Under the standard conditions for the synthesis of furan compounds it is possible to obtain the carbofunctional derivatives of silylated furfural with retention of the trimethylsilyl group in the ring. By NMR and CNDO/2 LCAO MO methods and also as a result of the investigation of the chemical characteristics of silylated furfural and its carbofunctional derivatives it was established that the introduction of a trimethylsilyl group at position 5 of the furan ring does not change the reactivity of the carbofunctional substituents at position 2. The electronic effects of the substituents are hardly transmitted through the furan ring at all. The effect of substituents in the carbofunctional furylsilanes on the electronic structure of the ring is additive

  8. Primidone--an antiepileptic drug--characterisation by quantum chemical and spectroscopic (FTIR, FT-Raman, 1H, 13C NMR and UV-Visible) investigations.

    Science.gov (United States)

    Arjunan, V; Santhanam, R; Subramanian, S; Mohan, S

    2013-05-15

    The solid phase FTIR and FT-Raman spectra of primidone were recorded in the regions 4000-400 cm(-1) and 4000-100 cm(-1), respectively. The vibrational spectra were analysed and the observed fundamentals were assigned and analysed. The experimental wavenumbers were compared with the theoretical scaled vibrational wavenumbers determined by DFT methods. The Raman intensities were also determined with B3LYP/6-31G(d,p) method. The total electron density and molecular electrostatic potential surface of the molecule were constructed by using B3LYP/6-311++G(d,p) method to display electrostatic potential (electron+nuclei) distribution. The HOMO and LUMO energies were measured. Natural bond orbital analysis of primidone has been performed to indicate the presence of intramolecular charge transfer. The (1)H and (13)C NMR spectra were recorded and the chemical shifts of the molecule were calculated. Copyright © 2013 Elsevier B.V. All rights reserved.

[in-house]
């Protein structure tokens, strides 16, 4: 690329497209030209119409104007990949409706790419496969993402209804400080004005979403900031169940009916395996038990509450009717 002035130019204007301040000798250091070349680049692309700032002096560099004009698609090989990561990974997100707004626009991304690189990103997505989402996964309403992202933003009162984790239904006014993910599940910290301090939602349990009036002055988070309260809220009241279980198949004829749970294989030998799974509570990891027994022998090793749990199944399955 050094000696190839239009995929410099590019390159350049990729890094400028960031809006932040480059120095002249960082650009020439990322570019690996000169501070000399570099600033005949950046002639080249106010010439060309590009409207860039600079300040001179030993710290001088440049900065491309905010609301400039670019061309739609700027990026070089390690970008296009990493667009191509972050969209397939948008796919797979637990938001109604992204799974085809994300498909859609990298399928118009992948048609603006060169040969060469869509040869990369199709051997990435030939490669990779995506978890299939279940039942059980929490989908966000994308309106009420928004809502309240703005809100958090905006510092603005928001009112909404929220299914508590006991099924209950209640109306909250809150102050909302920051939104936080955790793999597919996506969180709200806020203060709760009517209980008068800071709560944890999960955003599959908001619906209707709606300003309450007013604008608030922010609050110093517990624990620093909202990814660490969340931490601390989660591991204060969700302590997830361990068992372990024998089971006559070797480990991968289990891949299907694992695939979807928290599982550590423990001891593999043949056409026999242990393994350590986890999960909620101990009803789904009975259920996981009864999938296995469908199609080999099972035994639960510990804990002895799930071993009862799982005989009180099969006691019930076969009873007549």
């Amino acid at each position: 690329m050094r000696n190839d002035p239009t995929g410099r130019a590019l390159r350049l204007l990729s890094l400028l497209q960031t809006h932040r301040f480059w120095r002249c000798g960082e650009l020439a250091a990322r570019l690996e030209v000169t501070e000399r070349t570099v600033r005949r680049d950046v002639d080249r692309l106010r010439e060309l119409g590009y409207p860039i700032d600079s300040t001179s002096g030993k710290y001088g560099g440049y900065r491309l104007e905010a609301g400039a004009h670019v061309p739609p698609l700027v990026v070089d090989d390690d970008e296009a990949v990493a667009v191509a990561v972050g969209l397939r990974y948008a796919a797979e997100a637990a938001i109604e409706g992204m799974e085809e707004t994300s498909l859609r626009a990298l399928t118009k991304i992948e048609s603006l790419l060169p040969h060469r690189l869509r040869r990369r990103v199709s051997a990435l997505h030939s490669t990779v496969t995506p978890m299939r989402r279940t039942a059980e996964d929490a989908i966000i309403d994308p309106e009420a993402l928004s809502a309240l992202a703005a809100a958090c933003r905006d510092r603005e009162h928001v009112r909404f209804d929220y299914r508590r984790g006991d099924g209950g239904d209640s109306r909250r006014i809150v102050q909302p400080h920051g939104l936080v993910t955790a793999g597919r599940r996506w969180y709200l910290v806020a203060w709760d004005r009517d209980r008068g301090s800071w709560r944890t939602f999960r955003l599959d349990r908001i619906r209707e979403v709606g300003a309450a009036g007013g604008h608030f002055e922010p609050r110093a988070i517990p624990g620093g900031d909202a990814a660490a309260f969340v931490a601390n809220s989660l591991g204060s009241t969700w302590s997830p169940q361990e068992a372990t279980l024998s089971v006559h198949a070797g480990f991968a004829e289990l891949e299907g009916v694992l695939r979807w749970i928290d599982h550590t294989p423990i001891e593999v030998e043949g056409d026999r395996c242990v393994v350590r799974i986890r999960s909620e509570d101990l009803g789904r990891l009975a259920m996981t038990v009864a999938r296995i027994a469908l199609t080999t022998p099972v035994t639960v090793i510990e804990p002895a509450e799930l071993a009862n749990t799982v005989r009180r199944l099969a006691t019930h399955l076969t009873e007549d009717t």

9. Reassigning the Structures of Natural Products Using NMR Chemical Shifts Computed with Quantum Mechanics: A Laboratory Exercise

    Science.gov (United States)

    Palazzo, Teresa A.; Truong, Tiana T.; Wong, Shirley M. T.; Mack, Emma T.; Lodewyk, Michael W.; Harrison, Jason G.; Gamage, R. Alan; Siegel, Justin B.; Kurth, Mark J.; Tantillo, Dean J.

    2015-01-01